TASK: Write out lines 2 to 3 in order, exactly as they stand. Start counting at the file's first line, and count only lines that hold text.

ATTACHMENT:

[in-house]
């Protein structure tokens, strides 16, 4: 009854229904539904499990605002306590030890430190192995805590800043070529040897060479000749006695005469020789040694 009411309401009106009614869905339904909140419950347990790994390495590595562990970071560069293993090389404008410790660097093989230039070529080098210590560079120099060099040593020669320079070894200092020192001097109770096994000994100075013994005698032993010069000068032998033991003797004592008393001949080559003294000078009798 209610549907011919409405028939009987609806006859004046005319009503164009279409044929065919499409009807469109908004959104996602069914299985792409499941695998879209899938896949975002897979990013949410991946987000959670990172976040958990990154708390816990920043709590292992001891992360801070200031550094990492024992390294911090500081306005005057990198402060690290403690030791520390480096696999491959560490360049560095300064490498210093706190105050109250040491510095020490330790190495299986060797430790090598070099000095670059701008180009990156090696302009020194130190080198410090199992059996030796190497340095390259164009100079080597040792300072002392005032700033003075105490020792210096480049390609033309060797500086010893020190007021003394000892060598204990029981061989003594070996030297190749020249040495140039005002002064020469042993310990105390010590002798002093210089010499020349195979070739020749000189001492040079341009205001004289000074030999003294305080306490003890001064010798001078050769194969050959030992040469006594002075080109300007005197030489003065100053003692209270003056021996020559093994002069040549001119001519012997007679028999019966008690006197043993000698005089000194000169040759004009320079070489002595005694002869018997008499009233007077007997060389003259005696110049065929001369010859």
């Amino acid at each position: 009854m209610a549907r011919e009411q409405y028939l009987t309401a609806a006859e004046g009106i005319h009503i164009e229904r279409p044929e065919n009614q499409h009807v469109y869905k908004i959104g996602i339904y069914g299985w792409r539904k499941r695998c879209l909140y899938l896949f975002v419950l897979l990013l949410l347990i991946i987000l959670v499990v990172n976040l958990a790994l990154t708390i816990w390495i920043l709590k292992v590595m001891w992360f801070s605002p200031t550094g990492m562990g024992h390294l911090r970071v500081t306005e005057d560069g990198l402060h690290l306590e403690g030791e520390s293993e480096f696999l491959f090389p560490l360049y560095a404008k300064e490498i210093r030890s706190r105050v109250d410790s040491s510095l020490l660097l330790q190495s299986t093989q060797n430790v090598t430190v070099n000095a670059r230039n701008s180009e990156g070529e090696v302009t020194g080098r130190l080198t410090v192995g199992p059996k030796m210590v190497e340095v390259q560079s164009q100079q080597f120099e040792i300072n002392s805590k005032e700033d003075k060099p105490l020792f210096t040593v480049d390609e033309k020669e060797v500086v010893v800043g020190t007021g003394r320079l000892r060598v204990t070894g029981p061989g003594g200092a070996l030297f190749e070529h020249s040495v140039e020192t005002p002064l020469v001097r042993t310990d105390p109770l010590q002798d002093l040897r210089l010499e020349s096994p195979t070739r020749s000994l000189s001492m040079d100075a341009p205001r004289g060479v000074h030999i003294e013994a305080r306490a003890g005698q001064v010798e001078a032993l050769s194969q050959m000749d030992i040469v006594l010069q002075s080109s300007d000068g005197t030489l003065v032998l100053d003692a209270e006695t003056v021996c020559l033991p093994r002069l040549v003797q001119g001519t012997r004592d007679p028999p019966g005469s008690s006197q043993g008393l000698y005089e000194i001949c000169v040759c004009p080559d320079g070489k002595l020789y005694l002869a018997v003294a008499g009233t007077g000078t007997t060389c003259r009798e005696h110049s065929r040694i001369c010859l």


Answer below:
């Protein structure tokens, strides 16, 4: 009854229904539904499990605002306590030890430190192995805590800043070529040897060479000749006695005469020789040694 009411309401009106009614869905339904909140419950347990790994390495590595562990970071560069293993090389404008410790660097093989230039070529080098210590560079120099060099040593020669320079070894200092020192001097109770096994000994100075013994005698032993010069000068032998033991003797004592008393001949080559003294000078009798 209610549907011919409405028939009987609806006859004046005319009503164009279409044929065919499409009807469109908004959104996602069914299985792409499941695998879209899938896949975002897979990013949410991946987000959670990172976040958990990154708390816990920043709590292992001891992360801070200031550094990492024992390294911090500081306005005057990198402060690290403690030791520390480096696999491959560490360049560095300064490498210093706190105050109250040491510095020490330790190495299986060797430790090598070099000095670059701008180009990156090696302009020194130190080198410090199992059996030796190497340095390259164009100079080597040792300072002392005032700033003075105490020792210096480049390609033309060797500086010893020190007021003394000892060598204990029981061989003594070996030297190749020249040495140039005002002064020469042993310990105390010590002798002093210089010499020349195979070739020749000189001492040079341009205001004289000074030999003294305080306490003890001064010798001078050769194969050959030992040469006594002075080109300007005197030489003065100053003692209270003056021996020559093994002069040549001119001519012997007679028999019966008690006197043993000698005089000194000169040759004009320079070489002595005694002869018997008499009233007077007997060389003259005696110049065929001369010859």
């Amino acid at each position: 009854m209610a549907r011919e009411q409405y028939l009987t309401a609806a006859e004046g009106i005319h009503i164009e229904r279409p044929e065919n009614q499409h009807v469109y869905k908004i959104g996602i339904y069914g299985w792409r539904k499941r695998c879209l909140y899938l896949f975002v419950l897979l990013l949410l347990i991946i987000l959670v499990v990172n976040l958990a790994l990154t708390i816990w390495i920043l709590k292992v590595m001891w992360f801070s605002p200031t550094g990492m562990g024992h390294l911090r970071v500081t306005e005057d560069g990198l402060h690290l306590e403690g030791e520390s293993e480096f696999l491959f090389p560490l360049y560095a404008k300064e490498i210093r030890s706190r105050v109250d410790s040491s510095l020490l660097l330790q190495s299986t093989q060797n430790v090598t430190v070099n000095a670059r230039n701008s180009e990156g070529e090696v302009t020194g080098r130190l080198t410090v192995g199992p059996k030796m210590v190497e340095v390259q560079s164009q100079q080597f120099e040792i300072n002392s805590k005032e700033d003075k060099p105490l020792f210096t040593v480049d390609e033309k020669e060797v500086v010893v800043g020190t007021g003394r320079l000892r060598v204990t070894g029981p061989g003594g200092a070996l030297f190749e070529h020249s040495v140039e020192t005002p002064l020469v001097r042993t310990d105390p109770l010590q002798d002093l040897r210089l010499e020349s096994p195979t070739r020749s000994l000189s001492m040079d100075a341009p205001r004289g060479v000074h030999i003294e013994a305080r306490a003890g005698q001064v010798e001078a032993l050769s194969q050959m000749d030992i040469v006594l010069q002075s080109s300007d000068g005197t030489l003065v032998l100053d003692a209270e006695t003056v021996c020559l033991p093994r002069l040549v003797q001119g001519t012997r004592d007679p028999p019966g005469s008690s006197q043993g008393l000698y005089e000194i001949c000169v040759c004009p080559d320079g070489k002595l020789y005694l002869a018997v003294a008499g009233t007077g000078t007997t060389c003259r009798e005696h110049s065929r040694i001369c010859l």